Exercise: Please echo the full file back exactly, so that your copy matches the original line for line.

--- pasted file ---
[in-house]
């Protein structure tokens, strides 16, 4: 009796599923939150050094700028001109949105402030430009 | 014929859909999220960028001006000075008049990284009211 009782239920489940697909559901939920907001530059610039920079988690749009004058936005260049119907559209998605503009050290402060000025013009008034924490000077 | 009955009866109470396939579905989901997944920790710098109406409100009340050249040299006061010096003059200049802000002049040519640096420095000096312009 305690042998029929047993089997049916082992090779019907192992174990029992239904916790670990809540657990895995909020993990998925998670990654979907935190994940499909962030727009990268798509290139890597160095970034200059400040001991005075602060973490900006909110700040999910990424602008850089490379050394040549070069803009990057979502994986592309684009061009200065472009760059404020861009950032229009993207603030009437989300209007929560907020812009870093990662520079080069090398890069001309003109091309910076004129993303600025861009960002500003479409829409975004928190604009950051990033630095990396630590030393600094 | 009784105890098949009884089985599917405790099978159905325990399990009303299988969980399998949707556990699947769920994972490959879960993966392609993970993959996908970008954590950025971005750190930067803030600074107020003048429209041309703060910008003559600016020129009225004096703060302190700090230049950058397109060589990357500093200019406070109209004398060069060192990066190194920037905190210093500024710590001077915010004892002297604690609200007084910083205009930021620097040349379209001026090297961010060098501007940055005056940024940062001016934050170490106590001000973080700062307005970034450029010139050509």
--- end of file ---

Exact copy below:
[in-house]
């Protein structure tokens, strides 16, 4: 009796599923939150050094700028001109949105402030430009 | 014929859909999220960028001006000075008049990284009211 009782239920489940697909559901939920907001530059610039920079988690749009004058936005260049119907559209998605503009050290402060000025013009008034924490000077 | 009955009866109470396939579905989901997944920790710098109406409100009340050249040299006061010096003059200049802000002049040519640096420095000096312009 305690042998029929047993089997049916082992090779019907192992174990029992239904916790670990809540657990895995909020993990998925998670990654979907935190994940499909962030727009990268798509290139890597160095970034200059400040001991005075602060973490900006909110700040999910990424602008850089490379050394040549070069803009990057979502994986592309684009061009200065472009760059404020861009950032229009993207603030009437989300209007929560907020812009870093990662520079080069090398890069001309003109091309910076004129993303600025861009960002500003479409829409975004928190604009950051990033630095990396630590030393600094 | 009784105890098949009884089985599917405790099978159905325990399990009303299988969980399998949707556990699947769920994972490959879960993966392609993970993959996908970008954590950025971005750190930067803030600074107020003048429209041309703060910008003559600016020129009225004096703060302190700090230049950058397109060589990357500093200019406070109209004398060069060192990066190194920037905190210093500024710590001077915010004892002297604690609200007084910083205009930021620097040349379209001026090297961010060098501007940055005056940024940062001016934050170490106590001000973080700062307005970034450029010139050509």